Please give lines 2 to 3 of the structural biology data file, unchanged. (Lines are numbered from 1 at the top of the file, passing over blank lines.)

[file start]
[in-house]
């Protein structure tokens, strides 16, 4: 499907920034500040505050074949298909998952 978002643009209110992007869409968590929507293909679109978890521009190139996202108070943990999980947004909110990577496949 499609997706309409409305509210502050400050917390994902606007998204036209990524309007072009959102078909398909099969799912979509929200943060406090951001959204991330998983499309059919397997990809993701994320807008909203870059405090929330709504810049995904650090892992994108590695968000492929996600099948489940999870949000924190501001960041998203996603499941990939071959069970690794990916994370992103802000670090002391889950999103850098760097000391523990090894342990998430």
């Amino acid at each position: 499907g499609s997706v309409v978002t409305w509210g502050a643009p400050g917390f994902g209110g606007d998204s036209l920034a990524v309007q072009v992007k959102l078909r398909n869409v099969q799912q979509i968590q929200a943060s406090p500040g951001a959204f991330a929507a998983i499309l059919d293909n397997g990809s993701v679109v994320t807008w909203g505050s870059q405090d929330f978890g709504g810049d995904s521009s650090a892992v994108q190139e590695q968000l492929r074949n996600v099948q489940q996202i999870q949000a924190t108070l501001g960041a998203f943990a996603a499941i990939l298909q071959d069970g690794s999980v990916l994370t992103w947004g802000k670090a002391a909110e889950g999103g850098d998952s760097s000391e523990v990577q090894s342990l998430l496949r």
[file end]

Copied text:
């Protein structure tokens, strides 16, 4: 499907920034500040505050074949298909998952 978002643009209110992007869409968590929507293909679109978890521009190139996202108070943990999980947004909110990577496949 499609997706309409409305509210502050400050917390994902606007998204036209990524309007072009959102078909398909099969799912979509929200943060406090951001959204991330998983499309059919397997990809993701994320807008909203870059405090929330709504810049995904650090892992994108590695968000492929996600099948489940999870949000924190501001960041998203996603499941990939071959069970690794990916994370992103802000670090002391889950999103850098760097000391523990090894342990998430």
């Amino acid at each position: 499907g499609s997706v309409v978002t409305w509210g502050a643009p400050g917390f994902g209110g606007d998204s036209l920034a990524v309007q072009v992007k959102l078909r398909n869409v099969q799912q979509i968590q929200a943060s406090p500040g951001a959204f991330a929507a998983i499309l059919d293909n397997g990809s993701v679109v994320t807008w909203g505050s870059q405090d929330f978890g709504g810049d995904s521009s650090a892992v994108q190139e590695q968000l492929r074949n996600v099948q489940q996202i999870q949000a924190t108070l501001g960041a998203f943990a996603a499941i990939l298909q071959d069970g690794s999980v990916l994370t992103w947004g802000k670090a002391a909110e889950g999103g850098d998952s760097s000391e523990v990577q090894s342990l998430l496949r």